Review scores are clearly subjective and are in most cases very contained. Unless a game is truly a disaster, game journalists will receive review copies weeks or so in advance. This gives them plenty of time to have a review score up by the release date. However, during that pre-release time frame an embargo is in place to prevent editors from divulging information about said game. This means that their review is clean and pure. Their review is clear from Metacritic, Twitter, Facebook, and any other outlet on the internet that relates to the video game industry.
It's as if you are holding a giant magnifying glass and examining the product for every small blemish instead of enjoying it simply for its inherent value. In today's society, games take on a persona much larger than ever before. Social media and those who inhabit it want their voice to be heard and will freely give their opinions, impressions, and sometimes to everyone's chagrin, spoilers.
Take The Last of Us for an example. This game is all about the story and the experience of surviving in a post-pandemic world. Naughty Dog has crafted a tale so incredible that it deserves to be taken in with as little knowledge as possible. Yet, spoilers are everywhere. From an innocent tweet that hints at what happened, to a despicable "troll" who goes into comments and ruins it for everyone. Truth being set aside for those spoilers, they again contribute to that word that can make or break an experience, expectation.
This game, by thatgamecompany, is said to be a transcendental "journey" and one that needs to be played by anyone and everyone. The story will mean something different to each person, yet it will force you to look inside yourself. The music is incredible and the artwork and game design are just impeccable. It is without a doubt, one of the greatest games of this, or any, generation.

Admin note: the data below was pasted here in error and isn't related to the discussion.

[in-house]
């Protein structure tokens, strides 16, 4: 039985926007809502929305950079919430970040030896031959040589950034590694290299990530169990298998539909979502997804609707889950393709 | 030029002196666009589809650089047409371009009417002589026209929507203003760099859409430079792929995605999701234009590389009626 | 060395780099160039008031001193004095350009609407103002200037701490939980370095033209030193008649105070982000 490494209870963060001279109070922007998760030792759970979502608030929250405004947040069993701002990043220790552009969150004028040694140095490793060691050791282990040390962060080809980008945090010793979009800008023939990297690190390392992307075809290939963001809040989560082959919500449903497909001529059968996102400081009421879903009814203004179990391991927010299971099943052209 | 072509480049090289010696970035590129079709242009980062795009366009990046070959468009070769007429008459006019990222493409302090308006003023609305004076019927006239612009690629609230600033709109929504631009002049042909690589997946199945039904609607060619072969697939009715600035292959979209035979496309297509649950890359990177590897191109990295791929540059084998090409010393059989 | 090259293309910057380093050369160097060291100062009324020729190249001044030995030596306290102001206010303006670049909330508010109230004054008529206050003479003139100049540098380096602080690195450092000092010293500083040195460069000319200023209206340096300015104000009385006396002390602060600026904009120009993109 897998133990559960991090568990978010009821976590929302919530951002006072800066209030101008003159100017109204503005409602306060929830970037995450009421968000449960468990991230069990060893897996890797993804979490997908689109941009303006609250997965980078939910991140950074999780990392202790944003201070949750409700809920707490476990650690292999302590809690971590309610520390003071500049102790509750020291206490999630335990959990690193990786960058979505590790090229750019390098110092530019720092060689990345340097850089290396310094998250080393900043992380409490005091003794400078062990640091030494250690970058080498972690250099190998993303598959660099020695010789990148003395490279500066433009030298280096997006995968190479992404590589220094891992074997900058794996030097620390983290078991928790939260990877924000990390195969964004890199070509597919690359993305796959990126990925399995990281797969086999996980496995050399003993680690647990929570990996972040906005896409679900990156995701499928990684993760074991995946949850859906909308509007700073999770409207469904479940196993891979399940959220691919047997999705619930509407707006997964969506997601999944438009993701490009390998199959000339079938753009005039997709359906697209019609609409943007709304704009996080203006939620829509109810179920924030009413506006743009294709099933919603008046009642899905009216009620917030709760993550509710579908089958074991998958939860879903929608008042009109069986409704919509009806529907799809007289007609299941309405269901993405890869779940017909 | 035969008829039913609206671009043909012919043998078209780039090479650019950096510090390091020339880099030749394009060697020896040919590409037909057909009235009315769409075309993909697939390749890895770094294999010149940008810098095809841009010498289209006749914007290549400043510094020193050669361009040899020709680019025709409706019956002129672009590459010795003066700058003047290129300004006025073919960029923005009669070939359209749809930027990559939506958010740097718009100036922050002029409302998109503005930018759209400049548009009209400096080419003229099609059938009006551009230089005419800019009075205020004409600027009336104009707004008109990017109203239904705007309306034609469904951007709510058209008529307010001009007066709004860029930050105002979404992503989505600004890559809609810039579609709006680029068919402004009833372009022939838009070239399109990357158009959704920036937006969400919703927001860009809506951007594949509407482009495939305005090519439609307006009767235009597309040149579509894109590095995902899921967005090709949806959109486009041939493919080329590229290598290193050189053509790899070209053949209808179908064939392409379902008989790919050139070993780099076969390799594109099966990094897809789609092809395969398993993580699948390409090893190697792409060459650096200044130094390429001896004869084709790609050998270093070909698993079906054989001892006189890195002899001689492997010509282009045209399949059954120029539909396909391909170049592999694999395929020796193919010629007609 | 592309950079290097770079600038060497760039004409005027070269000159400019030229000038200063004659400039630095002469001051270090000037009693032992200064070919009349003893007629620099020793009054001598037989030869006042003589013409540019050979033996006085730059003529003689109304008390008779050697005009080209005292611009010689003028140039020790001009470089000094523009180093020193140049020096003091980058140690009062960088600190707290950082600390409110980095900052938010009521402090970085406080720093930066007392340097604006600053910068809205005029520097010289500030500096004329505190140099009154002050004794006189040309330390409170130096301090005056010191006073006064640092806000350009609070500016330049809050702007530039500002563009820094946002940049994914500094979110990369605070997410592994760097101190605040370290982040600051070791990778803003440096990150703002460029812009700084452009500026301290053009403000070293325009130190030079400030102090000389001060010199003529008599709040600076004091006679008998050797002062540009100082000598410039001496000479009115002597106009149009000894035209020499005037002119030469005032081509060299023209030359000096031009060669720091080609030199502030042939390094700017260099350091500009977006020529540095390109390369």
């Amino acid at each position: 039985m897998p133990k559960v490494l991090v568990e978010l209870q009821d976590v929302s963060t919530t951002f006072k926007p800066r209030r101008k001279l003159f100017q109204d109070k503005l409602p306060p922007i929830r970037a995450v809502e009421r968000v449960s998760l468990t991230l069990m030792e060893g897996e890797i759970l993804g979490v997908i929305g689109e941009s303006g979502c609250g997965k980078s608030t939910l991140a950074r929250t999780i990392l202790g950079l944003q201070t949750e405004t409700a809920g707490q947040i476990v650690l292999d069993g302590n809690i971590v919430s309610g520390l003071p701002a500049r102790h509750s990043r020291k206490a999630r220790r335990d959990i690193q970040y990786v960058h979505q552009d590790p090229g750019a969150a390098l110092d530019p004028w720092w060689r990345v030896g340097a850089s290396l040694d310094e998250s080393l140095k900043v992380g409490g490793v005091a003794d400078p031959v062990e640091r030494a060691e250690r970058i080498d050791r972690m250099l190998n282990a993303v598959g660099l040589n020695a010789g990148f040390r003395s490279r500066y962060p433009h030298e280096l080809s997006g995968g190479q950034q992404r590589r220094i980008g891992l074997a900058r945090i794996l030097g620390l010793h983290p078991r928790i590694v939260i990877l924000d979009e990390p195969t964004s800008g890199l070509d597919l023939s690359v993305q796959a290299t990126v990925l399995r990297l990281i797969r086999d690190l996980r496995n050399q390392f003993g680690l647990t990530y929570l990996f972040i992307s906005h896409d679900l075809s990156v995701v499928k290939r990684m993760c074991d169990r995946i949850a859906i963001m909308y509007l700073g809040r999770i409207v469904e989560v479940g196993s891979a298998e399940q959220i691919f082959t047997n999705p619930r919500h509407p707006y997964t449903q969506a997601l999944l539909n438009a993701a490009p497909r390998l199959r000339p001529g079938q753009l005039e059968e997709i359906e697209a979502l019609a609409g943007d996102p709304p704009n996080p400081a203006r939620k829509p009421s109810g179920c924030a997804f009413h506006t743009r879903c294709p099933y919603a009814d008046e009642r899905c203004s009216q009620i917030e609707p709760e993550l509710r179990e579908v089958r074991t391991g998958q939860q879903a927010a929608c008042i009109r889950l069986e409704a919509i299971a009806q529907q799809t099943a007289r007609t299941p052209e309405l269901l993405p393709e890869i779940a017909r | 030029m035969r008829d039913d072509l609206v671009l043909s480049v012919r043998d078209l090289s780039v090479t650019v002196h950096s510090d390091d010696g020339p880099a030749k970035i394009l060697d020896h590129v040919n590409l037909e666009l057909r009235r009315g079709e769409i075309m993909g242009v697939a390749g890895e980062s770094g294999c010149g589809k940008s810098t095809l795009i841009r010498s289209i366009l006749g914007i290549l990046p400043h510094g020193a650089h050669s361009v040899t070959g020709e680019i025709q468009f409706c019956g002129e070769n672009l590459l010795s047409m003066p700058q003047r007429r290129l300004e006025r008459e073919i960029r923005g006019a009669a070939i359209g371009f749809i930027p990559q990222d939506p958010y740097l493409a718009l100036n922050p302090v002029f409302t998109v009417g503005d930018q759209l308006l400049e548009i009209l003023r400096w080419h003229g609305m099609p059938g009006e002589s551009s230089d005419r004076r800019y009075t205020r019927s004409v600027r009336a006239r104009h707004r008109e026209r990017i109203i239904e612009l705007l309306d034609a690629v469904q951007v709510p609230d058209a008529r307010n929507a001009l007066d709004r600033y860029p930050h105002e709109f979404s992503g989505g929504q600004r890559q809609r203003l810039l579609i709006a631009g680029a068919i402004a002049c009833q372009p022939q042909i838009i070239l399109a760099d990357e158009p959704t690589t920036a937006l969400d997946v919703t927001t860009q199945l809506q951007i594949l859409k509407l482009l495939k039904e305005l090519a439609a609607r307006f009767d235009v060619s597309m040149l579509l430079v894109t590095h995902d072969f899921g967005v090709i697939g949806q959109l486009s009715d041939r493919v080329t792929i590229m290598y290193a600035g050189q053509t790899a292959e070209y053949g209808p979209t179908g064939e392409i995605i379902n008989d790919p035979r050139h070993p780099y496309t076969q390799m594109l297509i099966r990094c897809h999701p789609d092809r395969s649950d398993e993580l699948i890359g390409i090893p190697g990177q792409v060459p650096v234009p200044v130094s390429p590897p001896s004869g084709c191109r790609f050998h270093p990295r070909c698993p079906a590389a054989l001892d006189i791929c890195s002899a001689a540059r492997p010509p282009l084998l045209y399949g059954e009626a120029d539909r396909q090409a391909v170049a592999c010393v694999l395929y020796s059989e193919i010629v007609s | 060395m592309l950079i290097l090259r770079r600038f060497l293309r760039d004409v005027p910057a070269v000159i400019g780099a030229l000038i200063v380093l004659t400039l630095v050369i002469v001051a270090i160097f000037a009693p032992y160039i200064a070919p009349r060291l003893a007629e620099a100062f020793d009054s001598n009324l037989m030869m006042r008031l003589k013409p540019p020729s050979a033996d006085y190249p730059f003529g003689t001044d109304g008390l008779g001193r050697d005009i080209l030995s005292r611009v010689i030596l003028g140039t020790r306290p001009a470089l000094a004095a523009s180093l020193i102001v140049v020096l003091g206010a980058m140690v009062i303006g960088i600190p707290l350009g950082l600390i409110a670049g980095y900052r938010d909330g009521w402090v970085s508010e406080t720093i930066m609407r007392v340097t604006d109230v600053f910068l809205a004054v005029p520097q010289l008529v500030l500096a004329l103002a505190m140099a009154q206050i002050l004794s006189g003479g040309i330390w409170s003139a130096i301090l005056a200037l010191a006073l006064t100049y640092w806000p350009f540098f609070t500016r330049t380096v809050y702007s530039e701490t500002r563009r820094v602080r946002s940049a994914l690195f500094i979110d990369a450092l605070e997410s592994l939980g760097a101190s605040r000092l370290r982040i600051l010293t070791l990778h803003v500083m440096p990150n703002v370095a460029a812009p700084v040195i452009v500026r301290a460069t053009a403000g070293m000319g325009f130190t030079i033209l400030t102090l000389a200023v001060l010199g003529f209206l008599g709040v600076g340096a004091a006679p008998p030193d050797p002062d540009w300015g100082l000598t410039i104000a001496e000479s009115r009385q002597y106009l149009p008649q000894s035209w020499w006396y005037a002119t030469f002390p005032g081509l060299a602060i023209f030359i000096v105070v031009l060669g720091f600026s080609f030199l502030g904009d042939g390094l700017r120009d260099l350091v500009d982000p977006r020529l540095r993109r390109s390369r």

How did that little paragraph make you feel? Good or bad, it will create an expectation in your mind. That paragraph, or anything else you have heard of a game, will be compared to what you actually feel when you are playing it. However, what if you don't share in those views? If you finally get around to playing the game and it just doesn't resonate with you, does that make you a bad person?
All of these factors are a double-edged sword. On one hand, they give you excitement and anticipation for a title you will be playing. On the other hand, they sometimes build it up to be greater than than it originally was and can ever hope to become.
It's all about taking what you hear with a grain of salt. Take as much of the outside information as you feel comfortable, but go in with an open mind. Even if you hear a spoiler that ruins an ending or a huge plot point, sometimes the road to that point is much more important than the act itself.
Enjoy your games. Ignore the noise from the outside and when you press start for the first time in your next game, do so with a clear mind. While the hype and excitement from everyone around you will always be present, what truly matters is what you take from it.
Adam Bankhurst is one of the co-hosts of The Gamer’s Advocate. Send him all your thoughts or questions to email@example.com. You can also follow him @adambankhurst